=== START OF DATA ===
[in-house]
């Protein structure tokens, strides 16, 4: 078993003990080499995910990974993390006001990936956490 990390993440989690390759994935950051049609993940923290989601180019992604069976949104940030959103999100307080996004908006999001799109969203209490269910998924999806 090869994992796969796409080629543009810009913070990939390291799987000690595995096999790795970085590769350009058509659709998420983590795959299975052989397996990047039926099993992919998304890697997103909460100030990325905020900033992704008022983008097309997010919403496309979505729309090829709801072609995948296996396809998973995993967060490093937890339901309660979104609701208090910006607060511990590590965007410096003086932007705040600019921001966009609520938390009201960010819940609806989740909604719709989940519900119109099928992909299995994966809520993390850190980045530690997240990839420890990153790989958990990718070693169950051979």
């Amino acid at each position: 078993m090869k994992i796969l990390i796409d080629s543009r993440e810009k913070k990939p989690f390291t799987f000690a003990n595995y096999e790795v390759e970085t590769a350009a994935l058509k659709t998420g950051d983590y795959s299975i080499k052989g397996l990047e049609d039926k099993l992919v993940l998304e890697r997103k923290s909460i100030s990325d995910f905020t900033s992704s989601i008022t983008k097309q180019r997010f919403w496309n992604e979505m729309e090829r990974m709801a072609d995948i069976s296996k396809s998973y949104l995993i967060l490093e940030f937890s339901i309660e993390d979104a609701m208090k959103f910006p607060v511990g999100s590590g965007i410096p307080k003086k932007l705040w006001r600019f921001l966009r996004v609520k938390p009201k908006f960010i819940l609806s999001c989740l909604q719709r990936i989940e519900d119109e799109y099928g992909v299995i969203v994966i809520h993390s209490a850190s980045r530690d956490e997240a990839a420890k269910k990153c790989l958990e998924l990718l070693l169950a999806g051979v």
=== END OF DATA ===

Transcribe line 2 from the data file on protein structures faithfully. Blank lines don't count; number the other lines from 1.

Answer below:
């Protein structure tokens, strides 16, 4: 078993003990080499995910990974993390006001990936956490 990390993440989690390759994935950051049609993940923290989601180019992604069976949104940030959103999100307080996004908006999001799109969203209490269910998924999806 090869994992796969796409080629543009810009913070990939390291799987000690595995096999790795970085590769350009058509659709998420983590795959299975052989397996990047039926099993992919998304890697997103909460100030990325905020900033992704008022983008097309997010919403496309979505729309090829709801072609995948296996396809998973995993967060490093937890339901309660979104609701208090910006607060511990590590965007410096003086932007705040600019921001966009609520938390009201960010819940609806989740909604719709989940519900119109099928992909299995994966809520993390850190980045530690997240990839420890990153790989958990990718070693169950051979």